<br />
=== What is XML? ===<br />
<br />
XML stands for eXtensible Markup Language and is related to HTML (= the stuff web pages are written in). The first thing you have to understand is that '''does not do anything'''. Honest. Many engineers are not used to it and think it is some complicated computer programming language-stuff-thingy. This is of course not the case (we ignore some of the fancy stuff you can do with it for now). XML is a markup language meaning, it provides some rules how you can annotate or structure existing text.<br />
<br />
The way SUMO uses XML is really simple and there is not much to understand. First some simple terminology. Take the following example:<br />
<br />
<source lang="xml"><br />
<Foo attr="bar">bla bla bla</Foo> <br />
</source><br />
<br />
Here we have '''a tag''' called ''Foo'' containing text ''bla bla bla''. The tag Foo also has an '''attribute''' ''attr'' with value ''bar''. '<Foo>' is what we call the '''opening tag''', and '</Foo>' is the '''closing tag'''. Each time you open a tag you must close it again. How you name the tags or attributes it totally up to you, you choose :)<br />
<br />
Lets take a more interesting example. Here we have used XML to represent information about a receipe for pancakes:<br />
<br />
<source lang="xml"><br />
<recipe category="dessert"><br />
<title>Pancakes</title><br />
<author>sumo@intec.ugent.be</author><br />
<date>Wed, 14 Jun 95</date><br />
<description><br />
Good old fashioned pancakes.<br />
</description><br />
<ingredients><br />
<item><br />
<amount>3</amount><br />
<type>eggs</type><br />
</item><br />
<br />
<item><br />
<amount>0.5 tablespoon</amount><br />
<type>salt</type><br />
</item><br />
...<br />
</ingredients><br />
<preparation><br />
...<br />
</preparation><br />
</recipe><br />
</source><br />
<br />
So basically, you see that XML is just a way to structure, order, and group information. Thats it! So SUMO basically uses it to store and structure configuration options. And this works well due to the nice hierarchical nature of XML.<br />
<br />
If you understand this there is nothing else to it in order to be able to understand the SUMO configuration files. If you need more information see the tutorial here: [http://www.w3schools.com/XML/xml_whatis.asp http://www.w3schools.com/XML/xml_whatis.asp]. You can also have a look at the wikipedia page here: [http://en.wikipedia.org/wiki/XML http://en.wikipedia.org/wiki/XML]<br />
<br />
=== Why does SUMO use XML? ===<br />
<br />
XML is the defacto standard way of structuring information. This ranges from spreadsheet files (Microsoft Excel for example), to configuration data, to scientific data, ... There are even whole database systems based solely on XML. So basically, its an intuitive way to structure data and it is used everywhere. This makes that there are a very large number of libraries and programming languages available that can parse, and handle XML easily. That means less work for the programmer. Then of course there is stuff like XSLT, XQuery, etc that makes life even easier.<br />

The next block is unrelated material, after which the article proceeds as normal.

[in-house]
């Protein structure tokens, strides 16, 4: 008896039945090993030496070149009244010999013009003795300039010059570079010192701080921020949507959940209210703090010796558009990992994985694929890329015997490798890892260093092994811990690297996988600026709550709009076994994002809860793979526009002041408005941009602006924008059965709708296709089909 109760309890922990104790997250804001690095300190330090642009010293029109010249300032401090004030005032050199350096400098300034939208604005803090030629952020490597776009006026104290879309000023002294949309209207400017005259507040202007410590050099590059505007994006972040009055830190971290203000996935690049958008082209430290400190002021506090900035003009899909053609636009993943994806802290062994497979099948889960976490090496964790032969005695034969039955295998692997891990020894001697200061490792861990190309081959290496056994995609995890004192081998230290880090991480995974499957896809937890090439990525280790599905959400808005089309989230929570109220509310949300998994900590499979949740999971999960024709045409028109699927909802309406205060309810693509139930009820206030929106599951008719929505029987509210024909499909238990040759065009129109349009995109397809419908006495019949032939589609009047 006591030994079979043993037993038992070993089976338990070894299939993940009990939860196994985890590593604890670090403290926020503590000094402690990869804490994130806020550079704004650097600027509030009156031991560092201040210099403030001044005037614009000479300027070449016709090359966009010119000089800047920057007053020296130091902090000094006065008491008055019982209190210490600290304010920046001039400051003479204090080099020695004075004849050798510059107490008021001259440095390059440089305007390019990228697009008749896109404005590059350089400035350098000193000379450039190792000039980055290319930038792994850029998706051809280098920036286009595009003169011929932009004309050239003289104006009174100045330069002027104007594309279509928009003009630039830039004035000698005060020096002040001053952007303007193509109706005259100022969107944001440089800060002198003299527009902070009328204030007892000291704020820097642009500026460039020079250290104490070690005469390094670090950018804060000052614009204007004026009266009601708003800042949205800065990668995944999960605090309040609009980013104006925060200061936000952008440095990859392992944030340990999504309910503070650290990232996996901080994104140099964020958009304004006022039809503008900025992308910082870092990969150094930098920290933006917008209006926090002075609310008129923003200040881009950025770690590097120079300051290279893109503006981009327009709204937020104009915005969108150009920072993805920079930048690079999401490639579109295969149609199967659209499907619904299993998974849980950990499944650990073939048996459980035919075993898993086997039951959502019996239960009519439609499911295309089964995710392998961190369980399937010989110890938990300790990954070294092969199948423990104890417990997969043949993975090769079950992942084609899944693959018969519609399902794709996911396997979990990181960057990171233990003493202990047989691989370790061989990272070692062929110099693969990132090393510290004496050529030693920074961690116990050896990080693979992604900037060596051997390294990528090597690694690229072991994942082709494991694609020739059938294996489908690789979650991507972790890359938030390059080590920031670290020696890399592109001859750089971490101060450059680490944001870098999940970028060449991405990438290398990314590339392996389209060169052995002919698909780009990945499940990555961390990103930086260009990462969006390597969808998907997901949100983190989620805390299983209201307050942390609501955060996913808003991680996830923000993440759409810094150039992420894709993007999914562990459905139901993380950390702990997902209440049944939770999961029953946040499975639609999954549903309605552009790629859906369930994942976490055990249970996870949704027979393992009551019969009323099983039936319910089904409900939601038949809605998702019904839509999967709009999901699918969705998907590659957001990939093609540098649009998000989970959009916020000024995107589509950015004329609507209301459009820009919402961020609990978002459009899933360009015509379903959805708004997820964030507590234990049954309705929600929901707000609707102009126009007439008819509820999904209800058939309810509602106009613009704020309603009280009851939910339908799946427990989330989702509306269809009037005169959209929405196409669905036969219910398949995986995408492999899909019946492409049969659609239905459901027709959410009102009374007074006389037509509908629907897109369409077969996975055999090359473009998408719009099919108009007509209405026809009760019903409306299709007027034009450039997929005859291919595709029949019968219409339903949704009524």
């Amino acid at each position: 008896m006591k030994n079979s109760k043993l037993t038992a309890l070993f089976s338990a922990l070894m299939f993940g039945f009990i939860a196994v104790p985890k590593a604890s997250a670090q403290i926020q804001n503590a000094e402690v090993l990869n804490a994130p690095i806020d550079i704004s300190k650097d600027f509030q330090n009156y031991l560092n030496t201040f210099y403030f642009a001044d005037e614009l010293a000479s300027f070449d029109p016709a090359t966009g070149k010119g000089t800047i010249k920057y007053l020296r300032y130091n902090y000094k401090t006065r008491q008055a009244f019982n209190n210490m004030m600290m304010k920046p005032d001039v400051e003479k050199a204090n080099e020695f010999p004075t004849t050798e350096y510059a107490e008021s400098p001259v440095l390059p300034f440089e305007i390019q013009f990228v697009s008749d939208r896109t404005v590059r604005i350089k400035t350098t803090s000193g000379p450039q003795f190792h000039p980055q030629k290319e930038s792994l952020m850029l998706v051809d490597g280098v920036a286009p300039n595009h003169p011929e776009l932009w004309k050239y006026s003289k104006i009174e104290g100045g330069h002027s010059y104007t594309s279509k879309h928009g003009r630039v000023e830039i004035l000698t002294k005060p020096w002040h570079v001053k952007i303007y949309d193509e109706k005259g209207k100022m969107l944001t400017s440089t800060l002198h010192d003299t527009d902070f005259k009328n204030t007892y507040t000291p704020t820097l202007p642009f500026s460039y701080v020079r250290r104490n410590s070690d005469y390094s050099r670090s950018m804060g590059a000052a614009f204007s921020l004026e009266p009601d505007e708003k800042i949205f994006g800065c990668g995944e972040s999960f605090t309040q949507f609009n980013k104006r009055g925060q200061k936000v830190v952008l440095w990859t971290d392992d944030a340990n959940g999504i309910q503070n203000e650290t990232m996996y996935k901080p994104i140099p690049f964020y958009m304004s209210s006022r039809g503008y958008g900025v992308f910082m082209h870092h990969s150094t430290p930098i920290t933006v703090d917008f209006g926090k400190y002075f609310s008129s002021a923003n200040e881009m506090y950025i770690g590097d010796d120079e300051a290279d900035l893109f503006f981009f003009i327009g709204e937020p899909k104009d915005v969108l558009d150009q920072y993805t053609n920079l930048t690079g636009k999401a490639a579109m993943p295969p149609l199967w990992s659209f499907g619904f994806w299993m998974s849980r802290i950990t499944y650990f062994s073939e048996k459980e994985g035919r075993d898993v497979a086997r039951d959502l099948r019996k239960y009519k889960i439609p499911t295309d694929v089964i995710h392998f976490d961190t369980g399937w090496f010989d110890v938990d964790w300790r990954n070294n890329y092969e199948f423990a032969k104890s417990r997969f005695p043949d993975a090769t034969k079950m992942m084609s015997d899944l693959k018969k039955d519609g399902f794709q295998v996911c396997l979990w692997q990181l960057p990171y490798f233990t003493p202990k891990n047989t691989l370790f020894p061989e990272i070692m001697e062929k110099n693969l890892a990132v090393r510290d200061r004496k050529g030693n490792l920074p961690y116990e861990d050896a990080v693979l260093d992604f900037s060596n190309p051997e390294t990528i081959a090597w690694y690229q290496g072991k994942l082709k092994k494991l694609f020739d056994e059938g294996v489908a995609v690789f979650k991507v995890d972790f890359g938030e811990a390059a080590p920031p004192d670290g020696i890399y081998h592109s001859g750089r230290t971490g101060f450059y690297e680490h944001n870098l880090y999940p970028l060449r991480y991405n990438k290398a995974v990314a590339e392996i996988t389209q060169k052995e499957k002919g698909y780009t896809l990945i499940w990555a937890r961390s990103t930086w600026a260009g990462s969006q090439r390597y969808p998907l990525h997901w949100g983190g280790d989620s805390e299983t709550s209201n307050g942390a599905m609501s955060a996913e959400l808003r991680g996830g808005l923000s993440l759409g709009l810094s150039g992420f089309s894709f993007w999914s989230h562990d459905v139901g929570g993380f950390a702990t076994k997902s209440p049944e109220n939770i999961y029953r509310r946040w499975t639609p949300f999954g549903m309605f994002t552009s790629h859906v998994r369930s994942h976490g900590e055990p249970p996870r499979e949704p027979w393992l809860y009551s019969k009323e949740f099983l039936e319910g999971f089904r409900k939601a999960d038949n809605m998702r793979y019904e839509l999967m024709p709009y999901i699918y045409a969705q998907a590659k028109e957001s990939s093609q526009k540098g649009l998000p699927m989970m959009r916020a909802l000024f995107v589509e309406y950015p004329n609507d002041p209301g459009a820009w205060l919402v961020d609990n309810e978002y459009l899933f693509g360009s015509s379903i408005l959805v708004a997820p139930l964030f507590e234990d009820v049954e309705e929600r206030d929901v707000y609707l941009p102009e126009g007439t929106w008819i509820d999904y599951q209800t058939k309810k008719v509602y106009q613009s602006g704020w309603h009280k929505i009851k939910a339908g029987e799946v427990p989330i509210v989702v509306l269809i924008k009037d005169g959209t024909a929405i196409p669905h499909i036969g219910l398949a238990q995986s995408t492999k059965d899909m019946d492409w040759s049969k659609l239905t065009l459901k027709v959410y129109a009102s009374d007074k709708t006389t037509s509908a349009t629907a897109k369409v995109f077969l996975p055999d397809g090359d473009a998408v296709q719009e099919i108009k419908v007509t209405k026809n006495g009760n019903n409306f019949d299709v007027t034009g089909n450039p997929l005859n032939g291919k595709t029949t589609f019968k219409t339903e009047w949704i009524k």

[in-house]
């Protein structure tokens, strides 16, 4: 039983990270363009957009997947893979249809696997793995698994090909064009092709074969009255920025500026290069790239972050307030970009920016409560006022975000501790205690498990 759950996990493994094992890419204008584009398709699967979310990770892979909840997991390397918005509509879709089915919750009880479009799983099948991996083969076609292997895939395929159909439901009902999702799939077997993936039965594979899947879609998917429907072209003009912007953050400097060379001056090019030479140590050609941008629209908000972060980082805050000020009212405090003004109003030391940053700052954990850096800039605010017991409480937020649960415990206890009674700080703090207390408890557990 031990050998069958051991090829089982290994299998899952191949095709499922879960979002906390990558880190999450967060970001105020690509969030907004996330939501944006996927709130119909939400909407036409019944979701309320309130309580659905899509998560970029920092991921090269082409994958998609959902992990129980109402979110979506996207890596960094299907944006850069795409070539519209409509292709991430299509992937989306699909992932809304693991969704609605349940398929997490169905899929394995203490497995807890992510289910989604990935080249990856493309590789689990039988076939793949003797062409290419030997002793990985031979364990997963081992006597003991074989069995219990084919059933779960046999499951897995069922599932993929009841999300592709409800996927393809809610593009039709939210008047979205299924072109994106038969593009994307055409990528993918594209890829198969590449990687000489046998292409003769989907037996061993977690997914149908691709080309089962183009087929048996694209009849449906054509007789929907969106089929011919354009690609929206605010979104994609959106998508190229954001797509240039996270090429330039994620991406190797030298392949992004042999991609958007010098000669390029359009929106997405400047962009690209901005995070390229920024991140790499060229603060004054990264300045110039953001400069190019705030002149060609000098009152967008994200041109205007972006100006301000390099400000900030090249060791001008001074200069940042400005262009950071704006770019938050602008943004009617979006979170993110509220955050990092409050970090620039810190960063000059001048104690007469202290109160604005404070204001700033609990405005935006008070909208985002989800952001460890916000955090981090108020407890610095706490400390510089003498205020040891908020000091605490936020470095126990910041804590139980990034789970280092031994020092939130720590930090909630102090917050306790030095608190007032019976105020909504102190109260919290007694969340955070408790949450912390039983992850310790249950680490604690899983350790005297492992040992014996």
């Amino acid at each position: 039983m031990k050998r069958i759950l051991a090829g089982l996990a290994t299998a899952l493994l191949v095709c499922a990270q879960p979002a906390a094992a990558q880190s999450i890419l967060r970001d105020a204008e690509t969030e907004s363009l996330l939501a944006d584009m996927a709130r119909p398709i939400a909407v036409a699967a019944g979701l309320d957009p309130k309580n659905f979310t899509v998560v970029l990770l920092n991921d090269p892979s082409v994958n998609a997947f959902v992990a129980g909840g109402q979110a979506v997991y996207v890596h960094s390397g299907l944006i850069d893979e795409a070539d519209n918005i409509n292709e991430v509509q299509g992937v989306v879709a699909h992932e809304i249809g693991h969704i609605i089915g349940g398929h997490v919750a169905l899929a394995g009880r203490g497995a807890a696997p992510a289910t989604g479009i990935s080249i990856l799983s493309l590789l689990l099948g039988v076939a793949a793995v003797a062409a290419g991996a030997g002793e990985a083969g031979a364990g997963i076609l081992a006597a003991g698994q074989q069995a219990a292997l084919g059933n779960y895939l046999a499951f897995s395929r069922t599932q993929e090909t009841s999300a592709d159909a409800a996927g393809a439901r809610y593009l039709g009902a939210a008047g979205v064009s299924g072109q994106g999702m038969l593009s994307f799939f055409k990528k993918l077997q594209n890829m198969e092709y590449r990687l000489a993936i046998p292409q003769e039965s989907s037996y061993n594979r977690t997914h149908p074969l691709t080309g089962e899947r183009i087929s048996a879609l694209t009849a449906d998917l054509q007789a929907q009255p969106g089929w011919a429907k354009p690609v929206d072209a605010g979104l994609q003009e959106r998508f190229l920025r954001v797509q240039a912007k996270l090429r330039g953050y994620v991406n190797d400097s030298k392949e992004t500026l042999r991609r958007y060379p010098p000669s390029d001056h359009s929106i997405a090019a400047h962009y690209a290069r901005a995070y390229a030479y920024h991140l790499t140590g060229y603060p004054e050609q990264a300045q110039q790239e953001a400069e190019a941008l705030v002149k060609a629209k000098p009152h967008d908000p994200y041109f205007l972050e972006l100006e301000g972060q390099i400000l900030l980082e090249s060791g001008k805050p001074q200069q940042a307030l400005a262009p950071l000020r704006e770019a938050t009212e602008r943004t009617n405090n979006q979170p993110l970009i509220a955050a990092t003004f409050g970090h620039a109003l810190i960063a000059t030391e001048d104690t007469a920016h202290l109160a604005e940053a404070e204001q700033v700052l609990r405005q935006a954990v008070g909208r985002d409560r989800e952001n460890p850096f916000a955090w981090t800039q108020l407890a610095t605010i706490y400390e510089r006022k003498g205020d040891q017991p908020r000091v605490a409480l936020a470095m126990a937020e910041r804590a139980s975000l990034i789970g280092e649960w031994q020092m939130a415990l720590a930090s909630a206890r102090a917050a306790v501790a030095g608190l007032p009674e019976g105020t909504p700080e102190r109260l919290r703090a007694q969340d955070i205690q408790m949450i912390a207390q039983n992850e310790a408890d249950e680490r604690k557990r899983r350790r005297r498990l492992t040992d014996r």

So basically, it would not make sense for SUMO to use any other format :)<br />
<br />
=== I get an error that SUMO is not yet activated ===<br />
<br />
Make sure you installed the activation file that was mailed to you as is explained in the [[Installation]] instructions. Also double check your system meets the [[System requirements]] and that [http://www.sumowiki.intec.ugent.be/index.php/FAQ#When_running_the_toolbox_you_get_something_like_.27.3F.3F.3F_Undefined_variable_.22ibbt.22_or_class_.22ibbt.sumo.config.ContextConfig.setRootDirectory.22.27|java java is enabled]. To fully verify that the activation file installation is correct ensure that the file ContextConfig.class is present in the directory ''<SUMO installation directory>/bin/java/ibbt/sumo/config''.<br />
<br />
Please note that more flexible research licenses are available if it is possible to [[FAQ#What_are_collaboration_options.3F|collaborate in any way]].<br />
<br />
== Upgrading ==<br />
<br />
=== How do I upgrade to a newer version? ===<br />
<br />
Delete your old <code><SUMO-Toolbox-directory></code> completely and replace it by the new one. Install the new activation file / extension pack as before (see [[Installation]]), start Matlab and make sure the default run works. To port your old configuration files to the new version: make a copy of default.xml (from the new version) and copy over your custom changes (from the old version) one by one. This should prevent any weirdness if the XML structure has changed between releases.<br />
<br />
If you had a valid activation file for the previous version, just [[Contact]] us (giving your SUMOlab website username) and we will send you a new activation file. Note that to update an activation file you must first unzip a copy of the toolbox to a new directory and install the activation file as if it was the very first time. Upgrading of an activation file without performing a new toolbox install is (unfortunately) not (yet) supported.<br />
<br />
== Using ==<br />
<br />
=== I have no idea how to use the toolbox, what should I do? ===<br />
<br />
See: [[Running#Getting_started]]<br />
<br />
=== I want to try one of the different examples ===<br />
<br />
See [[Running#Running_different_examples]].<br />
<br />
=== I want to model my own problem ===<br />
<br />
See : [[Adding an example]].<br />
<br />